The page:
Third, there is the freedom to propagate religion and recruit new members. This freedom often clashes with the human rights of those being recruited. Until recently, the freedom to recruit new members for religion was regarded on an equal basis with the freedom to practice religious rites. However, current social discourse is questioning whether or not to allow the use of mind control techniques in recruiting methods. Clearly, the freedom to recruit for religion will become a major issue to be dealt with.
Fourth, there is freedom to act as a religious organization. The right of religious organizations not to be discriminated against by the State for their organizational characteristics has been widely debated in regard to this freedom. Under the Religious Corporation Law, irrespective of its religious teachings, if a religious organization meets certain requirements such as maintaining a set number of believers and having an endowment, then it becomes certified as a religious corporation and as such gains the privilege of income tax exemption. In post-War Japan, a crucial issue was whether to recognize that specially designated shrines in Japan could receive special protection from the government. Today, such protection is not recognized. The current concern questions whether large religious organizations should be able to receive enormous amounts of non-taxable cash income from top Japanese corporations, such as Toyota, and then expand their organizations and activities. Another issue under debate is whether cult-like religious organizations should enjoy the privilege of being exempt from paying taxes.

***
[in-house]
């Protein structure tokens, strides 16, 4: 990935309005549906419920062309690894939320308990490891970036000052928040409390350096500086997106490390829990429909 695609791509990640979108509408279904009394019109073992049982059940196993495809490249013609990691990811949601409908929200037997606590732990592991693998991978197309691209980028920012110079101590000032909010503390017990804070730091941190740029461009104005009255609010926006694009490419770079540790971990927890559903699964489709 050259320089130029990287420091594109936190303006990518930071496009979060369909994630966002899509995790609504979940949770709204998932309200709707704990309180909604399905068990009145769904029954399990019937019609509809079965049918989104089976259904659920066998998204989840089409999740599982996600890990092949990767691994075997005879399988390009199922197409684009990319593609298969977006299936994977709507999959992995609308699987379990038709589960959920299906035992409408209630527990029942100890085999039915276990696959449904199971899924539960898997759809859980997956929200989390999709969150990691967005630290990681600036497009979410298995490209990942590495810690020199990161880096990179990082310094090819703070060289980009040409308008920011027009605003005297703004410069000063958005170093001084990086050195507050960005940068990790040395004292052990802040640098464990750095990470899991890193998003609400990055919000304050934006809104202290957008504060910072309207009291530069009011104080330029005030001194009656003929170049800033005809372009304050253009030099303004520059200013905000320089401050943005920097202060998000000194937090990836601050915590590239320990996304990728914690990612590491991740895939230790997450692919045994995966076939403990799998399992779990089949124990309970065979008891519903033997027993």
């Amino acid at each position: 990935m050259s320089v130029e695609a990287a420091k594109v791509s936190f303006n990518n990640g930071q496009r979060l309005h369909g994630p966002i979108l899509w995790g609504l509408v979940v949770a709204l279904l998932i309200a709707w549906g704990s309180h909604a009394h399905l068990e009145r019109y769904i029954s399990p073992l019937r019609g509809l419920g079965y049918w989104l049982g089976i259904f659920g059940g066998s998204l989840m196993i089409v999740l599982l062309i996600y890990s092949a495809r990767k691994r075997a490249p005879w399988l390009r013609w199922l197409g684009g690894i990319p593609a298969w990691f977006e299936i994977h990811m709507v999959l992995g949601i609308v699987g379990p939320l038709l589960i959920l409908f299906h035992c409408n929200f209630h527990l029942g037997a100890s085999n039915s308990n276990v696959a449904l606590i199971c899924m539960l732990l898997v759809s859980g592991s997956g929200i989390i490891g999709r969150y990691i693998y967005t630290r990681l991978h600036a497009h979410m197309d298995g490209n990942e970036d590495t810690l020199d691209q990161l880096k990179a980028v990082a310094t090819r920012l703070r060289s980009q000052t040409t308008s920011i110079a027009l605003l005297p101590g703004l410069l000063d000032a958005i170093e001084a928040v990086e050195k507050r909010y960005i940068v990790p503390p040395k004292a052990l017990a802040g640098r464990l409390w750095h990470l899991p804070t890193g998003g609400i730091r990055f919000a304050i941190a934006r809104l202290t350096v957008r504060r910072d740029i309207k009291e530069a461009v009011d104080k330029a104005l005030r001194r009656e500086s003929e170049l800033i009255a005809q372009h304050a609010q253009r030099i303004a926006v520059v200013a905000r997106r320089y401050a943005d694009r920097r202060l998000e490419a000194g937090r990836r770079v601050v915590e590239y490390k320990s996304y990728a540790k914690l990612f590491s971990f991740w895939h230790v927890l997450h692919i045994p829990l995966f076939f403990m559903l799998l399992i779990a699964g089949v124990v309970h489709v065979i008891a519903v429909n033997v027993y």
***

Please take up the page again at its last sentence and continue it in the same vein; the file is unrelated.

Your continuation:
Two Model Cases
Two concrete case examples that demonstrate the disposition of Japanese court judgments are introduced below.
Type 1: Medical Injury
As a result of performing incantations as (medical) treatment for a mentally ill patient, the patient died. The court ruled that the religious persons involved were guilty of causing injury that resulted in death. (Japanese Supreme Court judgment of 15 May 1963)